Healthy Weight or Healthy Mind? Psych Drugs Can Pile on Pounds

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Katie's temper tantrums and emotional outbursts became uncontrollable when she was 5 years old. After diagnosing her with Asperger's syndrome and attention deficit hyperactivity disorder (ADHD), doctors placed her on risperidone, an antipsychotic drug used to treat irritability and aggression in autistic children.

The medication "took the edge off," according to her mother, Janet, but it also made Katie ravenously hungry—a side effect that Janet says she was never warned about. "It was like she had a constant, insatiable hunger and was almost gorging her food," she recalls. "Like when you haven't been able to eat, are starving, and forget your manners."

In less than a month, the slim, 40-pound kindergartner gained 5.5 pounds—about 14% of her body weight. (That's comparable to a 120-pound woman gaining 17 pounds.) Within a year Katie weighed 60 pounds.

Risperidone (sold under the brand name Risperdal) belongs to a class of drugs, known as atypical antipsychotics, that also includes Seroquel, Zyprexa, Abilify, and Geodon, among others. When they first appeared on the market in the 1990s, these drugs—sometimes called "second-generation" antipsychotics, to distinguish them from older antipsychotics such as thorazine—were used primarily to treat bipolar disorder and schizophrenia.

That was just a start. In recent years, the Food and Drug Administration (FDA) has approved several of the drugs as an add-on medication for depression and autism, and research shows that doctors commonly prescribe them "off-label" (i.e., without the FDA's official blessing) for a wide range of conditions, including anxiety, ADHD, post-traumatic stress disorder (PTSD), and even insomnia.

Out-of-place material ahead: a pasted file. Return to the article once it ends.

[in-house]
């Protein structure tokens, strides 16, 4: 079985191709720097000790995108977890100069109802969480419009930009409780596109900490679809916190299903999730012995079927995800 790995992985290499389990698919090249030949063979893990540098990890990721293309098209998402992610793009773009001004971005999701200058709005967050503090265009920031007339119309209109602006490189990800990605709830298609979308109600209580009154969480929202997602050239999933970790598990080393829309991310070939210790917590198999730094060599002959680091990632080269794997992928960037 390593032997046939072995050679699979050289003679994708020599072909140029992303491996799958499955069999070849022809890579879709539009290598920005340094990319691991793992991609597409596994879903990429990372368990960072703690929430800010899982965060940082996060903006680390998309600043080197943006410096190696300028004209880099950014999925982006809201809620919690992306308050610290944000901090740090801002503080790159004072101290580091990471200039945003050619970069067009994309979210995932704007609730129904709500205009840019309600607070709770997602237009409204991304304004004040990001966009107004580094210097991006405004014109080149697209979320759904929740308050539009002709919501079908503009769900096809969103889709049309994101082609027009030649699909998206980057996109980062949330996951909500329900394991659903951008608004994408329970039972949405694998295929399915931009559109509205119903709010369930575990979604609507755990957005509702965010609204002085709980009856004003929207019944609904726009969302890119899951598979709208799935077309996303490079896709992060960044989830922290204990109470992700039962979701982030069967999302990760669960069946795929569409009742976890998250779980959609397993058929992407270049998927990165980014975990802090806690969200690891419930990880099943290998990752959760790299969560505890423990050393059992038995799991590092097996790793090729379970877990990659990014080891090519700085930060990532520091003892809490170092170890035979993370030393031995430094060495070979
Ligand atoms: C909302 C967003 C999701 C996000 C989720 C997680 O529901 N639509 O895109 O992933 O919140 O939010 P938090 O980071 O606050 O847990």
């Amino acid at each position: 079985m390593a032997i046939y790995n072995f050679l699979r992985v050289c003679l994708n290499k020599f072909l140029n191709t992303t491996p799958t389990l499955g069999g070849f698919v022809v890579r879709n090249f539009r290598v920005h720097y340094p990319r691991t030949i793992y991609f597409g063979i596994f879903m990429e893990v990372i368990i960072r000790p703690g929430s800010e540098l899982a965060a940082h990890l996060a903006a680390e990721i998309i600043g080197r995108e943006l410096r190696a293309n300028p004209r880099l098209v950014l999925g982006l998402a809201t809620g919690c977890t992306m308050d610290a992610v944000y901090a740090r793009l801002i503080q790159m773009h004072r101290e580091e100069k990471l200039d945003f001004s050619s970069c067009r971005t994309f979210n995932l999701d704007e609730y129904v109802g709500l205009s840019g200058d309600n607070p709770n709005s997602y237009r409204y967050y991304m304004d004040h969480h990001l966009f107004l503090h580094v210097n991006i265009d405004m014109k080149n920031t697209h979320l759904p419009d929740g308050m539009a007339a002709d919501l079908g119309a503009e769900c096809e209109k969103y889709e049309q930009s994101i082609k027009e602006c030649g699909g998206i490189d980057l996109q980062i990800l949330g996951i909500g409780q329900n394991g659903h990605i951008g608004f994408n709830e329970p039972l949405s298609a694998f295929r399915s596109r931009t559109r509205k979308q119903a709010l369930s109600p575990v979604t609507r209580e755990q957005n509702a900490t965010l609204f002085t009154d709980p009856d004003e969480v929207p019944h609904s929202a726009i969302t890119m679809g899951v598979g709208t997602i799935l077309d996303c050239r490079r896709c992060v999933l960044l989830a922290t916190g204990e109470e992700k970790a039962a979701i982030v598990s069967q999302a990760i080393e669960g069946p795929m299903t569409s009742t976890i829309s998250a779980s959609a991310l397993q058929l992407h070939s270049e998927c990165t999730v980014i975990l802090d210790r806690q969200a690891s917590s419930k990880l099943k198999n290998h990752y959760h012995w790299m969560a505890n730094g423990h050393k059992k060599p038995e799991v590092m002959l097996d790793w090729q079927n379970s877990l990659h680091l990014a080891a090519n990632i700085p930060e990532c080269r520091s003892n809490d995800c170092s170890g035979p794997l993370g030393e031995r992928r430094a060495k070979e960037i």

The use of atypical antipsychotics has soared as a result, and they are now the best-selling class of prescription drugs in the U.S. Roughly 5.5 million people in the U.S. received a prescription for an atypical antipsychotic in 2008, an increase of more than 20% from 2004. The increase has been especially dramatic among children, adolescents, and older people.

As the number of prescriptions has risen, so too have concerns about the dramatic weight gain that occurs in as many as 30% of patients who take atypical antipsychotics. In some cases, the drugs also appear to contribute to elevated blood-sugar levels, high blood pressure, and other risk factors for heart disease and diabetes. (Whether the drugs do in fact cause dangerous metabolic changes, including diabetes, is currently being debated in class-action lawsuits involving thousands of patients and several law firms around the U.S.)

Patients such as Katie (or their parents) may find themselves in a dilemma: The drug that keeps their debilitating mental illness at bay might cause their weight to balloon, potentially leading to emotional distress and serious medical problems that have little to do with their original diagnosis.

It's not entirely clear how widespread or serious antipsychotic-related weight gain is. But it's common enough—and potentially damaging enough—that it's an important factor to consider when deciding whether to take these drugs.

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Lead writer: Tammy Worth
Last Updated: November 04, 2010

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